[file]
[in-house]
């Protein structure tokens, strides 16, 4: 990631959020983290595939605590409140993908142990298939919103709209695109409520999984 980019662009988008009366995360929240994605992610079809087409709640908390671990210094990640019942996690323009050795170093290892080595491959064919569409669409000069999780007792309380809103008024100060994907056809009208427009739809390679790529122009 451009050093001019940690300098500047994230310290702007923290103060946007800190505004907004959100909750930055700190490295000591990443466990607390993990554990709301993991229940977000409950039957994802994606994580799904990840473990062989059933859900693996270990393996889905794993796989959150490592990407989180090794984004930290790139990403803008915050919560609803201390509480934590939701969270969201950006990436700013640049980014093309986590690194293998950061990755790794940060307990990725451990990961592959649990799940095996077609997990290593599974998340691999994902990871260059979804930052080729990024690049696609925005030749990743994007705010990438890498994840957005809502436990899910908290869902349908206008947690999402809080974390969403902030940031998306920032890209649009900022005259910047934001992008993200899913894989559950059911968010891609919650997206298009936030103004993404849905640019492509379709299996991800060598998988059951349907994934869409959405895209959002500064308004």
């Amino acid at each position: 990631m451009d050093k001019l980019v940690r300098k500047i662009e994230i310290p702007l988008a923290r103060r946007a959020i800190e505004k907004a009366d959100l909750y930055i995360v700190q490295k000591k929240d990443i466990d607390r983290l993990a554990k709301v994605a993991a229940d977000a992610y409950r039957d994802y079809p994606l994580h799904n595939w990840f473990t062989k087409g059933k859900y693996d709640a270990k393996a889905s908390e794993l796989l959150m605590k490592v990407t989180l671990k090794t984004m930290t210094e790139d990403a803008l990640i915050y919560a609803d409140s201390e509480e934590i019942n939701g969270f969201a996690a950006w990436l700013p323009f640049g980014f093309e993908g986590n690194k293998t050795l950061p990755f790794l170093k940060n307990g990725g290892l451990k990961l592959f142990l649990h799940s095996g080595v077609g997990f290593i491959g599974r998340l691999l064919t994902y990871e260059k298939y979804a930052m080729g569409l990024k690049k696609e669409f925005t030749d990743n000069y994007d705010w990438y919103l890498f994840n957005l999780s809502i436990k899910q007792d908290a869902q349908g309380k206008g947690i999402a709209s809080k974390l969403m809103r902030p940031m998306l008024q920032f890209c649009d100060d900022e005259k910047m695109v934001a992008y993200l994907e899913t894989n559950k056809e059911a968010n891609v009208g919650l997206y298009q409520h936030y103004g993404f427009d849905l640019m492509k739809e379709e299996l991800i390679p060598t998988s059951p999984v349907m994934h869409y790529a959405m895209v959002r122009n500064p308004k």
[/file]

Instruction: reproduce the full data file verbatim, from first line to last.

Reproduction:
[in-house]
């Protein structure tokens, strides 16, 4: 990631959020983290595939605590409140993908142990298939919103709209695109409520999984 980019662009988008009366995360929240994605992610079809087409709640908390671990210094990640019942996690323009050795170093290892080595491959064919569409669409000069999780007792309380809103008024100060994907056809009208427009739809390679790529122009 451009050093001019940690300098500047994230310290702007923290103060946007800190505004907004959100909750930055700190490295000591990443466990607390993990554990709301993991229940977000409950039957994802994606994580799904990840473990062989059933859900693996270990393996889905794993796989959150490592990407989180090794984004930290790139990403803008915050919560609803201390509480934590939701969270969201950006990436700013640049980014093309986590690194293998950061990755790794940060307990990725451990990961592959649990799940095996077609997990290593599974998340691999994902990871260059979804930052080729990024690049696609925005030749990743994007705010990438890498994840957005809502436990899910908290869902349908206008947690999402809080974390969403902030940031998306920032890209649009900022005259910047934001992008993200899913894989559950059911968010891609919650997206298009936030103004993404849905640019492509379709299996991800060598998988059951349907994934869409959405895209959002500064308004």
């Amino acid at each position: 990631m451009d050093k001019l980019v940690r300098k500047i662009e994230i310290p702007l988008a923290r103060r946007a959020i800190e505004k907004a009366d959100l909750y930055i995360v700190q490295k000591k929240d990443i466990d607390r983290l993990a554990k709301v994605a993991a229940d977000a992610y409950r039957d994802y079809p994606l994580h799904n595939w990840f473990t062989k087409g059933k859900y693996d709640a270990k393996a889905s908390e794993l796989l959150m605590k490592v990407t989180l671990k090794t984004m930290t210094e790139d990403a803008l990640i915050y919560a609803d409140s201390e509480e934590i019942n939701g969270f969201a996690a950006w990436l700013p323009f640049g980014f093309e993908g986590n690194k293998t050795l950061p990755f790794l170093k940060n307990g990725g290892l451990k990961l592959f142990l649990h799940s095996g080595v077609g997990f290593i491959g599974r998340l691999l064919t994902y990871e260059k298939y979804a930052m080729g569409l990024k690049k696609e669409f925005t030749d990743n000069y994007d705010w990438y919103l890498f994840n957005l999780s809502i436990k899910q007792d908290a869902q349908g309380k206008g947690i999402a709209s809080k974390l969403m809103r902030p940031m998306l008024q920032f890209c649009d100060d900022e005259k910047m695109v934001a992008y993200l994907e899913t894989n559950k056809e059911a968010n891609v009208g919650l997206y298009q409520h936030y103004g993404f427009d849905l640019m492509k739809e379709e299996l991800i390679p060598t998988s059951p999984v349907m994934h869409y790529a959405m895209v959002r122009n500064p308004k």